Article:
Tag Archives: Middle Ages/Renissance Unit Study

How to Talk Like Shakespeare and Other Learning Resources

ShakespeareTis the twenty and third of April!  Thus, we shall speaketh Shakespeare.  (“Talk like Shakespeare Day” in honor of William Shakespeare’s birthday, April 23, 1564).  We studied this author and his works a couple of years ago and have come back to learn with the resources we collected time and time again.  Click here for our Shakespeare online link collection  https://stilllearningsomethingnew.com/2013/04/23/happy-birthday-william-shakespeare/

betty jo


Blaise Pascal

16bbeda3-bdd9-3f87-99a3-29cf85593965According to Special Days in June,   the 19th is Blaise Pascal’s birthday (1623).  Somehow we missed studying about one of the greatest mathematicians and philosphers of all time when we focused on that time in history.  So, we’re going to take a day or two of summer studies to devote to learning about Pascal and his triangle.  You know, that’s one of the many perks with home education – when you discover a gap somewhere, you can fill it right in.

Below are the online resources I found for our Pascal study.

Biography –

Blaise Pascal

Scientist Notebooking Printables –


Pascal’s Triangle and Usages  (from simple to complex) Explained


Free Printable Worksheet

Short Video – Patterns of Pascal’s Triangle –


Spiraling Square Math/Art Lesson                                      https://www.yummymath.com/2019/spiraling-squares-compass-and-straight-edge/?fbclid=IwAR2j4s0ZexlOSBuQwebzeet6ghFk6s1lQi2pfAu-eF7B1HIiL3FVLEcQW6E

I hope your family has the chance to learn about Blaise Pascal, too.  He was an interesting guy with an unique understanding of numbers and patterns.


For my collection of  history themed and biography resources –


betty jo

Resources For Learning About Skyscrapers

“SKYSCRAPERS” is one of the themes for the month of June and September 3 is “SKYSCRAPER DAY”!   Below are the links we’ll be following as we learn about skyscrapers.  This study will cover the subjects of science, math, language arts, history, geography, literature, and art.  Most of the resources will apply to all ages.

Skyscraper Day Information http://www.holidayinsights.com/moreholidays/September/skyscraperday.htm

Fun Facts About Skyscrapers http://www.factmonster.com/spot/skyscraperfacts.html  (there’s related links on the right side of the article)

How Skyscrapers Work Articles with Diagrams http://science.howstuffworks.com/engineering/structural/skyscraper2.htm

Time-lapse Construction Video http://www.youtube.com/watch?v=Hdpf-MQM9vY

Virtual Field Trip – 360 degree Panoramic View from the Empire State Building http://www.nylocations.com/360-panorama/empire-state-building/

Skyscraper Emergency Engineering Lab Interactives  http://www.pbs.org/wgbh/buildingbig/skyscraper/challenge/index.html

Videos, Lesson Plans and Printable Resources, and More http://skyscraper.org/home_flash.htm

Video Algebra Lesson  http://threeacts.mrmeyer.com/dominoskyscraper/

Window Cleaning Skyscraper Math (multiplication) Interactive Game http://www.multiplication.com/games/play/math-wash

Another math lessons will be skyscraper word problems game.  I’ll make up and write some math problems on cards. The kids will be making some too.   For example, “If the elevator travels 30 seconds between each floor and does not stop until it reaches the 37th floor.  How many minutes will it take to reach the 37th floor from the ground floor?”  We’ll each be able to come up with construction time and cost problems too.  Once there’s a stack of question cards, we’ll take turns drawing and answering.  With each correct answer, the player gets a Lego block.  The player with the highest Lego Tower will be the winner.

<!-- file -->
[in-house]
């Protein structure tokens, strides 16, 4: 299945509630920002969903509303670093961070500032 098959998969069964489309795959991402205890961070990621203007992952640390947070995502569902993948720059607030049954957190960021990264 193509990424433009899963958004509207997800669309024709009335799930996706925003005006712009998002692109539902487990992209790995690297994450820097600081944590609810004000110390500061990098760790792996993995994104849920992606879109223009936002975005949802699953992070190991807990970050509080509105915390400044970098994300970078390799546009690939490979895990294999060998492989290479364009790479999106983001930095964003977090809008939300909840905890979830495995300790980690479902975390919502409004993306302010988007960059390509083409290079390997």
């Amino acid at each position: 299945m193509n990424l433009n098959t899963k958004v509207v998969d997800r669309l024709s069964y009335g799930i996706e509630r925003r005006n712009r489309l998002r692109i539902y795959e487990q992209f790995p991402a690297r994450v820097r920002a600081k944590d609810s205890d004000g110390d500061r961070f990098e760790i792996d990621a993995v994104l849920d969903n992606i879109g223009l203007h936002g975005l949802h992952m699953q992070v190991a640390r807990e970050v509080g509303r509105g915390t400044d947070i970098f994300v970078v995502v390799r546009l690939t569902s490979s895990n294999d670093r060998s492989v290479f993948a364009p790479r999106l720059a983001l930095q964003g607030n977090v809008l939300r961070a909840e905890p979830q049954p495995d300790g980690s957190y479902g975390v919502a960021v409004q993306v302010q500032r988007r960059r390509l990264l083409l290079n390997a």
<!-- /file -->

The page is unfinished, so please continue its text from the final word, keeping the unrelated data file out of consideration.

Skyscraper Building Activity Challenge http://www.teacherspayteachers.com/Product/Skyscraper-Challenge-A-Team-Building-Activity-279407

To add a Bible study to our lessons, I entered “skyscrapers” into the search feature at Bible.org.  I was pleasantly surprised to see more than the Tower of Babel to choose from!  https://bible.org/gsearch?search=skyscrapers

The Runaway Skyscraper written by  Murray Leinster, is a  science fiction novelette , originally published in Argosy magazine (a general-interest fiction magazine) in 1919,  now it’s a free read from Project Gutenberg  http://www.gutenberg.org/files/17355/17355-h/17355-h.htm

The Two Skyscrapers Who Decided to Have a Child is one of the short stories of the Rootabaga Stories written in 1922 by  Carl Sandburg and is a free read here  http://www.pbs.org/wnet/americanmasters/episodes/carl-sandburg/rootabaga-stories-the-two-skyscrapers-who-decided-to-have-a-child/2206/

Skyscrapers are tall. “Tall” isn’t a greatest choice of adjectives for describing a skyscraper.  Here’s the link to synonyms and words related to “tall” for a grammar, writing, and vocabulary lesson. http://www.thesaurus.com/browse/tall

A Word Mining Game  will be another language arts connection.  After we have as many words made as possible from the letters in “SKYSCRAPER”, we’ll categorize them into the relative parts of speech they belong to, noun, verb, adjective, etc.  Then we’ll try to put those words together for silly sentences.

How to Draw a Cityscape http://www.dragoart.com/tuts/link/4534/1/1/how-to-draw-a-city.htm

Print, Cut, and Fold Skyscraper Models –

I’ve been on my local library’s web site and reserved a few skyscraper books  to pick up this week and while we’re out, we’ll take a close look at our city’s 2 tallest buildings – 19 stories and 10 stories.

betty jo


Viking_BoatRecently a friend asked about our Viking studies from last fall.  Here are the links I had saved.  I thought I’d pass the collection on to those of you who might be thinking about a Viking study as well.

Movies to include:  Veggie Tales: Lyle the Kindly Viking,  Brave, and How to Train Your Dragon

Interactive History Games  http://www.bbc.co.uk/schools/primaryhistory/vikings/

Unit Study and Labook Printables  http://www.homeschoolshare.com/viking_adventure.php

And another Unit Study and Lapbook Printables   http://www.tinasdynamichomeschoolplus.com/middle-ages-to-reform/vikings-lapbook/

Leif Erickson Biography Resources                                                                                      http://cybersleuth-kids.com/sleuth/History/Explorers/Leif_Ericsson/index.htm

paper dolls printables  (this site is interesting, it is written in (perhaps?) Scandinavian so I have very little idea what it says, but wonderful art to browse)  http://www.ungafakta.se/pyssel/klipp/klippdockor/

Arts and Craft Projects    https://www.diys.com/viking-themed-projects/

Walkthrough type videos  http://www.pbs.org/wgbh/nova/vikings/